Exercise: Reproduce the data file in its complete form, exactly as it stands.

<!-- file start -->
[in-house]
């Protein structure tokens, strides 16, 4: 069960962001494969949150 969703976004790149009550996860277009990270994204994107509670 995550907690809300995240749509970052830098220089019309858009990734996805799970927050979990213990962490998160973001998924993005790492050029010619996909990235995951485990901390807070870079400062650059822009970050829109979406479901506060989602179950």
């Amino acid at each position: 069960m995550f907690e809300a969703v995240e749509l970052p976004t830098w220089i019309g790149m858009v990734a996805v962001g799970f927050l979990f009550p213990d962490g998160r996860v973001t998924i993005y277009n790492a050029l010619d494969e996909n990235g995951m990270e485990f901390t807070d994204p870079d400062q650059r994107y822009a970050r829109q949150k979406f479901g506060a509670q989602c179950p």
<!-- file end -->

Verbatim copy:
[in-house]
């Protein structure tokens, strides 16, 4: 069960962001494969949150 969703976004790149009550996860277009990270994204994107509670 995550907690809300995240749509970052830098220089019309858009990734996805799970927050979990213990962490998160973001998924993005790492050029010619996909990235995951485990901390807070870079400062650059822009970050829109979406479901506060989602179950």
């Amino acid at each position: 069960m995550f907690e809300a969703v995240e749509l970052p976004t830098w220089i019309g790149m858009v990734a996805v962001g799970f927050l979990f009550p213990d962490g998160r996860v973001t998924i993005y277009n790492a050029l010619d494969e996909n990235g995951m990270e485990f901390t807070d994204p870079d400062q650059r994107y822009a970050r829109q949150k979406f479901g506060a509670q989602c179950p």